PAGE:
This should only be started after “sit” has been well established. The best place to practise this is in the back garden so that you have enough space, but are in a safe and enclosed area. Firstly, ask him to sit, using the verbal command and hand signal as described above. Then, use the verbal command “stay” and raise the palm of your hand as if you are signalling for traffic to stop. Continually repeat the word “stay” and keep your arm out in front of you with the palm of your hand facing your puppy and start to take backward steps. If he starts to follow, you need to start again by asking him to sit.

Initially, just take three or four steps back before stopping, bending down and calling him by his name in an encouraging tone, e.g. “Bouncer, come!” When he arrives at your feet, ask him to sit again and then give him lots of praise and a treat, which you should have in your pocket. Repeat the process several times; increasing the number of backward steps you take each time. Just as with the lead training, little and often is the key to achieving this. When you are out walking, you should not let your puppy off his lead until you are very confident that the recall is well established and don’t doubt that he will come straight back to you when called. To make the transition from on lead to off lead, it is a good idea to practise the recall in a wide-open space, but using an extension lead. This allows you to ask him to stay and walk quite a distance away before calling for him to come to you.

Once this is well established, the next step is to let him off the lead but it is very important that you call him back to you nice and often to make sure that he is listening to you and paying attention. It is worth carrying some treats initially to reward him every time he comes back to you when asked. This can be gradually reduced, but treats should be used every now and again to reinforce the “something good happened when I go back when called” mentality. If for whatever reason, you struggle to get him back to you, do not lose patience and get angry with him as this will only make matters worse. He won’t want to come back to you if your voice is deep, raised and he knows that he is going to get a row.

Dealing with scary situations

If you take your puppy to a new place or embark on a new activity, there is the potential for him to be nervous or scared of something. In order to prevent this from happening, or to overcome a particular thing he is frightened of there are a two things you need to do.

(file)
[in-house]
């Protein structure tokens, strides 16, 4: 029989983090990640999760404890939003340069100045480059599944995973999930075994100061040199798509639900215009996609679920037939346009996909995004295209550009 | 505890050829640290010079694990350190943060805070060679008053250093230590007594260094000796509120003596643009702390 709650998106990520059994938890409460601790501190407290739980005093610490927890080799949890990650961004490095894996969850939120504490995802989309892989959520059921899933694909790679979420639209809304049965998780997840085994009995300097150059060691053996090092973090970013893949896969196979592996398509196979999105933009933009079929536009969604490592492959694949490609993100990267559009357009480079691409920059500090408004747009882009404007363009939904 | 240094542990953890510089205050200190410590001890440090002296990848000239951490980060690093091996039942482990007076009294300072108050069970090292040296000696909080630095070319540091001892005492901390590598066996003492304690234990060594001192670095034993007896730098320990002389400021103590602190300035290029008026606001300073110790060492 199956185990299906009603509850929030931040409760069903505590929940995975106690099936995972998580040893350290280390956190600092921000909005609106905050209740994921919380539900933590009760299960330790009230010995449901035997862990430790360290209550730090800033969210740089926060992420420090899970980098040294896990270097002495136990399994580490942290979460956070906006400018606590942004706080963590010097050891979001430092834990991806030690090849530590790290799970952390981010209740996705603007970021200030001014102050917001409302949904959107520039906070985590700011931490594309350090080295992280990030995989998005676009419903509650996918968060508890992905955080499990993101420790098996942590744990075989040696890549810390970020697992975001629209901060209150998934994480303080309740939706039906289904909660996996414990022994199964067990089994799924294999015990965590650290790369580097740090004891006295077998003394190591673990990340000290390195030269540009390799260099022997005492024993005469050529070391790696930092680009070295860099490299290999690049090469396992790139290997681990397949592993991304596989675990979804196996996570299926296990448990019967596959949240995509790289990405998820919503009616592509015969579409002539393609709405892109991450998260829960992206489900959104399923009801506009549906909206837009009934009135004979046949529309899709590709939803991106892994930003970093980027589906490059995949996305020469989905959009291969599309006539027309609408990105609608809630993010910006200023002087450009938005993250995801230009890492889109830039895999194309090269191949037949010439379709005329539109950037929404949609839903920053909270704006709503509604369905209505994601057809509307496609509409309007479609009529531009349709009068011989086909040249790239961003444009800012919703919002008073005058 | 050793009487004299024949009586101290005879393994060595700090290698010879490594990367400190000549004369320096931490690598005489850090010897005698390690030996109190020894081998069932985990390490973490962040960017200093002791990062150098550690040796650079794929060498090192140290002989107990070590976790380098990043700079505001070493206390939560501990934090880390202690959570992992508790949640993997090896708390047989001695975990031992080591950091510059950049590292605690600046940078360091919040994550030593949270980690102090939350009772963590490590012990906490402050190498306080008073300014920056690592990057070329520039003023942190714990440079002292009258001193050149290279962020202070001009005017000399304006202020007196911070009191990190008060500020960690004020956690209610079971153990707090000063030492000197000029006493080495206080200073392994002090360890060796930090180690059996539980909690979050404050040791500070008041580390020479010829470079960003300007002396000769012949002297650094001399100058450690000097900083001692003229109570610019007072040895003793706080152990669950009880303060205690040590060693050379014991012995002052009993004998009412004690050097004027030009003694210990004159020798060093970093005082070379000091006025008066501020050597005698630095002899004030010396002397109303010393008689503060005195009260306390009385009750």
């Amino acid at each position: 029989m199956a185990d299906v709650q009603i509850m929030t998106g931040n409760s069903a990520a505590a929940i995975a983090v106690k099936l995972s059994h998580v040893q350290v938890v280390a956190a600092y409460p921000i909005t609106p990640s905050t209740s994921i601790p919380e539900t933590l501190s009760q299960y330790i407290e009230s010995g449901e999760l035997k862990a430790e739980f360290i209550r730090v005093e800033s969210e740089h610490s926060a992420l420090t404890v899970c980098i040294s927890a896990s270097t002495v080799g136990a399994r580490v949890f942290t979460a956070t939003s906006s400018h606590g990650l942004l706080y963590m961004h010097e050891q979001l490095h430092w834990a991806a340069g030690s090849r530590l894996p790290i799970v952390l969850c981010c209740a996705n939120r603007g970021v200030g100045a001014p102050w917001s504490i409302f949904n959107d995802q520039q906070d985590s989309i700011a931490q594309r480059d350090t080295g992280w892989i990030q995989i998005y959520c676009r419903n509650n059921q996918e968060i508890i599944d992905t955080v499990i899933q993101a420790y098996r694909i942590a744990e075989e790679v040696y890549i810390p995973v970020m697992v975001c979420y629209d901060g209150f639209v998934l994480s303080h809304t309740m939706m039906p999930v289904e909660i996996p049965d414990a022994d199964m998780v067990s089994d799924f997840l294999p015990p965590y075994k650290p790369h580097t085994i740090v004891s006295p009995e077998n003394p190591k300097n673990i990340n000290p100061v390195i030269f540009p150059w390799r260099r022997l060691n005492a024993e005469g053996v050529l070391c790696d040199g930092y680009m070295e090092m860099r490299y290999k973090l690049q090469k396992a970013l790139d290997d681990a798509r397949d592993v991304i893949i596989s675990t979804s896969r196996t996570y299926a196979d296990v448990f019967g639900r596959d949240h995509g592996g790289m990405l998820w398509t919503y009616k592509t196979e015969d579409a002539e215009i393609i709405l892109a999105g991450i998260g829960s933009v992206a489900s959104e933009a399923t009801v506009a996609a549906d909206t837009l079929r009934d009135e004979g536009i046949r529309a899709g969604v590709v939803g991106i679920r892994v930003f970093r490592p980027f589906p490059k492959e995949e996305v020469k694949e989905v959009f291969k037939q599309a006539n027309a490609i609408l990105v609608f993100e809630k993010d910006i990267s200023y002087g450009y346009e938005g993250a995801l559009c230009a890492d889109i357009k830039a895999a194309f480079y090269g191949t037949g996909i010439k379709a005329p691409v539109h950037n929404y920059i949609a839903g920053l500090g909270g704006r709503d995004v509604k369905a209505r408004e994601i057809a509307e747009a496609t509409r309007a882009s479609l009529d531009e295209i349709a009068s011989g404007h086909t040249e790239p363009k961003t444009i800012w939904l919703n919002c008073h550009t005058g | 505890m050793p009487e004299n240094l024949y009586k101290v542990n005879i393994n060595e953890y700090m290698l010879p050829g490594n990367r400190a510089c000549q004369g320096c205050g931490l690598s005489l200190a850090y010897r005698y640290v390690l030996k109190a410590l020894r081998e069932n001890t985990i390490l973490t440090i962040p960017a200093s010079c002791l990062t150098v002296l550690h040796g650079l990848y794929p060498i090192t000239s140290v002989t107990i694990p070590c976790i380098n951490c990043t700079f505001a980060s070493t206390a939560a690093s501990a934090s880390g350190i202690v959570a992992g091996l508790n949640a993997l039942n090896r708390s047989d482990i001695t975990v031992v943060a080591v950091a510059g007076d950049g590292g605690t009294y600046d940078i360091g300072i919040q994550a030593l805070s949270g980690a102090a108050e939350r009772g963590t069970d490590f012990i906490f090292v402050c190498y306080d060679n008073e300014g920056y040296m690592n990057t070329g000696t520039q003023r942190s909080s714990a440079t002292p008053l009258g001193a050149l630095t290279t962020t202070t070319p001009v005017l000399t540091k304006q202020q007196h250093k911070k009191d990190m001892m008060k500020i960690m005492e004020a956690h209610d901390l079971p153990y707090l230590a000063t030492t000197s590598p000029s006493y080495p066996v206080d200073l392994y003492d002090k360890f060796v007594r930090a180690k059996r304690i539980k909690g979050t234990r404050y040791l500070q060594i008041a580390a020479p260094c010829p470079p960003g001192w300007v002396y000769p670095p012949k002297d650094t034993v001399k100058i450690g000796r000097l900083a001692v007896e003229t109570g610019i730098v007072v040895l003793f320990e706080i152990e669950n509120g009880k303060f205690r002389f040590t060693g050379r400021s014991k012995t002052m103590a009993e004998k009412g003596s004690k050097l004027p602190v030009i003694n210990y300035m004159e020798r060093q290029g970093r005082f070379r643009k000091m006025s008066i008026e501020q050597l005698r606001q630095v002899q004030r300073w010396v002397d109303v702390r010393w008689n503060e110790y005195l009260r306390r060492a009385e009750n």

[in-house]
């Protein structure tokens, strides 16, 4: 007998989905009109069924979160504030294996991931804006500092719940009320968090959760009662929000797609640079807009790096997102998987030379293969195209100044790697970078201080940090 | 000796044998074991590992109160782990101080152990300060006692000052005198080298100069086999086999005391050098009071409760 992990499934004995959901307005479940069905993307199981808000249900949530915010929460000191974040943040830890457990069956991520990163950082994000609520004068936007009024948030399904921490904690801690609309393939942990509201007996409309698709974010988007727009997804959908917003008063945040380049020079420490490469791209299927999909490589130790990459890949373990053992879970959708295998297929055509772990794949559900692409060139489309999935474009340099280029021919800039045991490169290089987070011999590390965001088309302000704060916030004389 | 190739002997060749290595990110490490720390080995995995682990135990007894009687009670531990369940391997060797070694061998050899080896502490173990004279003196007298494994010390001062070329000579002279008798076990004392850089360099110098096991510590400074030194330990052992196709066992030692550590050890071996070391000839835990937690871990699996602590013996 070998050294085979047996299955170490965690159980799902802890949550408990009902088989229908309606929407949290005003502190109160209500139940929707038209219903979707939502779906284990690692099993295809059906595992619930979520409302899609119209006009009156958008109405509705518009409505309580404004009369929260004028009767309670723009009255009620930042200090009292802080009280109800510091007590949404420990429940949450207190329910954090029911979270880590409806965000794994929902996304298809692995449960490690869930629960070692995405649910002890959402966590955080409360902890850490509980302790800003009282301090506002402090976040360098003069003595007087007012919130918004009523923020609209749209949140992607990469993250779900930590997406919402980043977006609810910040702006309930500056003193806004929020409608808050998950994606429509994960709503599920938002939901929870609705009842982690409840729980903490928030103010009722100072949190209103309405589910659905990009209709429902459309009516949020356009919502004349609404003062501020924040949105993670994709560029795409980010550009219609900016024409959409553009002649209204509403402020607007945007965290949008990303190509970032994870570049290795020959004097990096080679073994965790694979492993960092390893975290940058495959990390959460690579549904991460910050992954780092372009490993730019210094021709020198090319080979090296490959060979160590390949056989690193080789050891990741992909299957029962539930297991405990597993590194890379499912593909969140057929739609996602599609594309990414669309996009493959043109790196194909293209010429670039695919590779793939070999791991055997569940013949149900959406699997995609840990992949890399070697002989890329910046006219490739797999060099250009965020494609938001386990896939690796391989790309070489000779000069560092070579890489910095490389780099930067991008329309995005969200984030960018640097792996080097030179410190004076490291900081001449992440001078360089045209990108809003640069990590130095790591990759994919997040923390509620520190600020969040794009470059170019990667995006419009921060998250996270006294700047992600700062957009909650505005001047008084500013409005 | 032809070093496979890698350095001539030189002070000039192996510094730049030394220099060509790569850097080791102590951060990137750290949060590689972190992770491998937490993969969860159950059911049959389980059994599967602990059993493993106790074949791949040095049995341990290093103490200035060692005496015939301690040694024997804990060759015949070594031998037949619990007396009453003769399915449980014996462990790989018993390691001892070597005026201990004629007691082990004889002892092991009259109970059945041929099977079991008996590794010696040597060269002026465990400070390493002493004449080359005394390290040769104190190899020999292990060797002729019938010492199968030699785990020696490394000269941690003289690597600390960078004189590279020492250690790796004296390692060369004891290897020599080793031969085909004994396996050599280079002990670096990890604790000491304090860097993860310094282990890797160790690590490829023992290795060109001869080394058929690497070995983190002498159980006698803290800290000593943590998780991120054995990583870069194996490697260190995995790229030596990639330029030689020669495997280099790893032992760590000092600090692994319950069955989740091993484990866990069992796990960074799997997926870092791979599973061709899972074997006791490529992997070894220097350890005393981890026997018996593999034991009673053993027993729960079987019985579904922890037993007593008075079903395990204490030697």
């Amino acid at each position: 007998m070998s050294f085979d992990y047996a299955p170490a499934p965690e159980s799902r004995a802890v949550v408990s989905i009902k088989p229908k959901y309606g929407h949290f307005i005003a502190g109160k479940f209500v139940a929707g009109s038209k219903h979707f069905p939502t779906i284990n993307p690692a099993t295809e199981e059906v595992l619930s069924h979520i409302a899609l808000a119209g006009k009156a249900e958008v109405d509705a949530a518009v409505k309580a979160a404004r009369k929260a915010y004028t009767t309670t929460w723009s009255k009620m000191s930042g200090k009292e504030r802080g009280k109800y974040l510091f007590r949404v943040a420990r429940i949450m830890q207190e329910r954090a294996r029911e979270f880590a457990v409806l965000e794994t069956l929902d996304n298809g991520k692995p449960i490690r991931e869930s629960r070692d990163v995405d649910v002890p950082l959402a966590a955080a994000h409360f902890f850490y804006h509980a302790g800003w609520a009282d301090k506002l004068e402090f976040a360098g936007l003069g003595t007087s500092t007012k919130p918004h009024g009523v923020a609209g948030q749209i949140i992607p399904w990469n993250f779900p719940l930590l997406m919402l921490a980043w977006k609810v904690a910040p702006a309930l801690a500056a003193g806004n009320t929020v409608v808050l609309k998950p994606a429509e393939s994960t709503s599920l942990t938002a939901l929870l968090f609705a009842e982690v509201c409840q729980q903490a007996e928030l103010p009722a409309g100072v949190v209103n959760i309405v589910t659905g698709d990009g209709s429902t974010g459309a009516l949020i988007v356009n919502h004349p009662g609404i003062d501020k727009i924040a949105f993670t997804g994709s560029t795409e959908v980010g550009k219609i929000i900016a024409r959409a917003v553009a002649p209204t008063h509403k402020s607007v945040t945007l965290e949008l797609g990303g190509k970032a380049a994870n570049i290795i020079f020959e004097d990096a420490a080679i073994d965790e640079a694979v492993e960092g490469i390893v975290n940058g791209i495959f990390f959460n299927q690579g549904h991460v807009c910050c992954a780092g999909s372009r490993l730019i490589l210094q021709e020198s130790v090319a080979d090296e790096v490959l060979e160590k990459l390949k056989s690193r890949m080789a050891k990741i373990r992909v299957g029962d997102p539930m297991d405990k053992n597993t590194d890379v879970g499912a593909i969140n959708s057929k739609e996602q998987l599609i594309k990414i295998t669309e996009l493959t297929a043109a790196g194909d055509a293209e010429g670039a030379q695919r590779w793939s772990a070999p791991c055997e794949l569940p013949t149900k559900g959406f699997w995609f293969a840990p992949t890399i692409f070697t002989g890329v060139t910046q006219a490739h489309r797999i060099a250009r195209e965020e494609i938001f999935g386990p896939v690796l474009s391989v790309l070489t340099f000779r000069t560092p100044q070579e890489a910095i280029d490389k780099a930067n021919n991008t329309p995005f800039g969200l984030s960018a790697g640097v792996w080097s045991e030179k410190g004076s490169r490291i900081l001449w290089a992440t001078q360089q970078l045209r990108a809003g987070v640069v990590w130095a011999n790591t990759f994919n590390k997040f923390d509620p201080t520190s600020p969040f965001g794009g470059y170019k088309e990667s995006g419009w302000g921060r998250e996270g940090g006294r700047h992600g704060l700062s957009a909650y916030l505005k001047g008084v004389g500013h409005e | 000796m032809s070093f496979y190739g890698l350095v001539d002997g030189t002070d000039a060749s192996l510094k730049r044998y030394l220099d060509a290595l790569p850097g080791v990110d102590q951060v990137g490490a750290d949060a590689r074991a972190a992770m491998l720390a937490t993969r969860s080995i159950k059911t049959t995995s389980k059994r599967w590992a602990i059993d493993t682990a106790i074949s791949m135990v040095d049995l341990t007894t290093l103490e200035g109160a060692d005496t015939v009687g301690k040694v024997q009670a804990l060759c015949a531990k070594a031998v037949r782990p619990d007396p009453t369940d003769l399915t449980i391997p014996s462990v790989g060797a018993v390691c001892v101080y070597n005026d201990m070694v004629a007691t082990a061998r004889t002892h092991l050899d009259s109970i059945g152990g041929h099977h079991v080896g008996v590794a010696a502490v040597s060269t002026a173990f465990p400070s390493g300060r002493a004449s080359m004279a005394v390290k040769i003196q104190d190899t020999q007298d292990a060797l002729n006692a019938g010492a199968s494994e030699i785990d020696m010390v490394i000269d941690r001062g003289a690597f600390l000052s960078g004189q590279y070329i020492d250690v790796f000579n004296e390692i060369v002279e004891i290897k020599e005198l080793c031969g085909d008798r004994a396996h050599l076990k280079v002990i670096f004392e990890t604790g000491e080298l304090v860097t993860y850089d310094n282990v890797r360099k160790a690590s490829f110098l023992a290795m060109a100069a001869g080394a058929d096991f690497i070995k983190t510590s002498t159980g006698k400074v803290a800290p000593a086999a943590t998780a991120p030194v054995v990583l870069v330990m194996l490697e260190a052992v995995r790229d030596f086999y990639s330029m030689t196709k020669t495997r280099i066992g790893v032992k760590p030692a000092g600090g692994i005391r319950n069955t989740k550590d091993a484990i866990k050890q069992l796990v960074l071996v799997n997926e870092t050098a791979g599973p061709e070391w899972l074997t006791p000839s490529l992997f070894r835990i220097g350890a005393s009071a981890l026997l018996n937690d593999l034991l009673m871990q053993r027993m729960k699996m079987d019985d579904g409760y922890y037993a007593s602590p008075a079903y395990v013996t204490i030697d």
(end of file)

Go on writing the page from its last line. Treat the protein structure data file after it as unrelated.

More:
1. You need to be a cool, calm and confident pack leader that is scared of nothing. You cannot show fear or distress of new situations and you cannot make a big deal about them. Don’t tell him that everything is OK in a quiet or timid voice... that spells out that you are concerned about the situation.

If you take your puppy to a new place or embark on a new activity, there is the potential for him to be nervous or scared of something. In order to prevent this from happening, or to overcome a particular thing he is frightened of there are a two things you need to do.

  1. You need to be a cool, calm and confident pack leader that is scared of nothing. You cannot show fear or distress of new situations and you cannot make a big deal about them. Don’t tell him that everything is OK in a quiet or timid voice… that spells out that you are concerned about the situation. You must behave as if everything is normal, mundane and boring. Don’t look at the scary thing, don’t scoop puppy up to protect him from it, walk past it as if it isn’t there. If you show negative emotion, you are reinforcing his belief that there is something to be scared of – if the pack leader is scared, everyone should be! If you repeatedly show negative emotion such as fear or distress in situations such as this, he might start to think that the role of pack leader is vacant since you are not behaving as a pack leader should. If he thinks that role is vacant, you are in for trouble – he will try to fill it! Read Cesar’s book.

  2. You need to embark on lots of new experiences early in life (8 – 16 weeks’ old is best) and if there is anything in particular he is frightened of, you need to make a point of doing it lots and lots! If you avoid the experiences he is scared of, he will be scared of these for life. You need to get him comfortable with the things he scared of by repeatedly doing them over and over again in a short space of time, whilst he is young.

This will help in your efforts to create a happy, relaxed dog that is a pleasure to take everywhere with you and join in with all of your family activities.

Training is never finished or complete, it is ongoing and requires regular reinforcement. The hard work is at the start, but if you want it to last, you need to be willing to refresh his training on a regular basis.